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Steve Hall

Now I'm confused—and not about the punctuation.

You wrote, "...they're smarter than me." I should probably look this up in my brand-spanking new copy of CMOS16 (arrived Saturday!), but I thought the proper construction is, "They're smarter than I (am)." (The "am" being unspoken but understood.)

Or is either correct?

Steve Hall

I did look it up; 5-179. I think I still prefer "they're smarter than I." :)

Carol Fisher Saller

Steve, I believe my choice is correct for conversational writing. The formal construction is appropriate for formal documents.


Mary Offermann

I agree with Steve; there is no reason to dumb down the language for conversation. When we speak correctly, we reinforce the proper use of the language.

Linda Miller-Smith

love this! thank you so much.

Adrian Barri

Good English is good English, conversational or not; this isn't like French or German where we actually have formal and informal cases (or neuter articles for that matter). If the first-person reference is the sentence object, then use 'me', not 'I'. If there is a reversed subject, then by all means use 'I'. Examples: "they're smarter than me" (object). "He and I are the users" (First-person reversed subject).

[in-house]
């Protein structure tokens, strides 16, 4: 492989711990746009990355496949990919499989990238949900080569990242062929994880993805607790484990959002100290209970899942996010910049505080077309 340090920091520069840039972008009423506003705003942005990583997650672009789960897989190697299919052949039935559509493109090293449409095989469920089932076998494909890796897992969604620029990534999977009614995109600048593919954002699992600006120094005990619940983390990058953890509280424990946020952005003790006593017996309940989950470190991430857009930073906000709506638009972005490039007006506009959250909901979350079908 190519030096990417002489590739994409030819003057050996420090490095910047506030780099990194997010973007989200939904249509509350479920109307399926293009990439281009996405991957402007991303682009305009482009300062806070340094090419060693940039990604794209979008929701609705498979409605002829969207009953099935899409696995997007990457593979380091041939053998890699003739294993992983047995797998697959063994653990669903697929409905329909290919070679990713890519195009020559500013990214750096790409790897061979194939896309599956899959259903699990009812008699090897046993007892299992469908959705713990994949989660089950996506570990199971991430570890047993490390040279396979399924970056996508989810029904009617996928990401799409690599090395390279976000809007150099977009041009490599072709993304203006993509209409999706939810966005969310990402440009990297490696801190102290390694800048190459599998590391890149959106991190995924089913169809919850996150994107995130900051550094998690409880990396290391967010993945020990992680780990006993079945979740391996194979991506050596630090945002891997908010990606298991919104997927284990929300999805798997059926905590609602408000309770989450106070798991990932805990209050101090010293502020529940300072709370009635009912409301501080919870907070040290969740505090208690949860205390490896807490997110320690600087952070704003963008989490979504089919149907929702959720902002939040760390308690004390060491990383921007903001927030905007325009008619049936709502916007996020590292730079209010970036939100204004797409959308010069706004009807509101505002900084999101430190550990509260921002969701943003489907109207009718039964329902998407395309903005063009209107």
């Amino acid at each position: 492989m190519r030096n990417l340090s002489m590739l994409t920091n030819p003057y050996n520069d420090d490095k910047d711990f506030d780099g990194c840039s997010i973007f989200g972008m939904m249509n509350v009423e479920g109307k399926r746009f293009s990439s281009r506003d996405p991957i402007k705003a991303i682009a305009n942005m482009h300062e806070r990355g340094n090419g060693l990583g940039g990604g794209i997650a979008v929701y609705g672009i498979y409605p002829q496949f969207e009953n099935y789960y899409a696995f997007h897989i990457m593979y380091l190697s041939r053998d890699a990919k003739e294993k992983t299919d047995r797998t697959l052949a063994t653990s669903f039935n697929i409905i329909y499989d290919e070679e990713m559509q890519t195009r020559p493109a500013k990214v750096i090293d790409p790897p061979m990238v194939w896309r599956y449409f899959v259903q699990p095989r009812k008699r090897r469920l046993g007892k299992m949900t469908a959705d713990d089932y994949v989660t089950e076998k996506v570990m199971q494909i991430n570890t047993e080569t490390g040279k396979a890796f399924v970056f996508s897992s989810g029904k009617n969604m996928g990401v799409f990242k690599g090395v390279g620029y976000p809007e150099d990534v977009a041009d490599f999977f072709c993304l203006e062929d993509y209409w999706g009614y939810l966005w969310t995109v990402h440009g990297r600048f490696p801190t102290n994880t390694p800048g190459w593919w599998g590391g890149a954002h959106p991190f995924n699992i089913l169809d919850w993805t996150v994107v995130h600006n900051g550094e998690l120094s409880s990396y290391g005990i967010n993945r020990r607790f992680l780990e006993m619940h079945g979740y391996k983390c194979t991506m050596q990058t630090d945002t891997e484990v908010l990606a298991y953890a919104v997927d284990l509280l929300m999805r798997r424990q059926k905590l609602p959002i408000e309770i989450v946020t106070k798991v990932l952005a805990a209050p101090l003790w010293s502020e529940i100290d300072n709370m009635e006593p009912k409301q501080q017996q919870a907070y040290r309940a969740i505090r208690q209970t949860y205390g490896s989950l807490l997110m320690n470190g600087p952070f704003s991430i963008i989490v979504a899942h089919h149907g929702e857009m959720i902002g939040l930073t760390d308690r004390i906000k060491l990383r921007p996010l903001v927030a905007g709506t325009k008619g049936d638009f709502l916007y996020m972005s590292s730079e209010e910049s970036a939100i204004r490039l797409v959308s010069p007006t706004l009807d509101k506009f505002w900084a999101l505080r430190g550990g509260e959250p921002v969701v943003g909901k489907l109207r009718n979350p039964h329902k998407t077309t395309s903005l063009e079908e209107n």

Joe Sokohl

Carol's right: colloquially, the "they're smarter than me" works better stylistically than "they're smarter than I" -- unless you explicitly put the verb after the I.

Sometimes style and tone and voice win over pedantry.

Nan Erkert

The context almost insists upon the 'me.' If she had been saying, 'They're not as smart as...', than 'I' might have been a better choice. As it is, the humble little 'me' adds to the overall charm of Carol's style.

Carol Fisher Saller

(We're still talking about punctuation, right? Right?)

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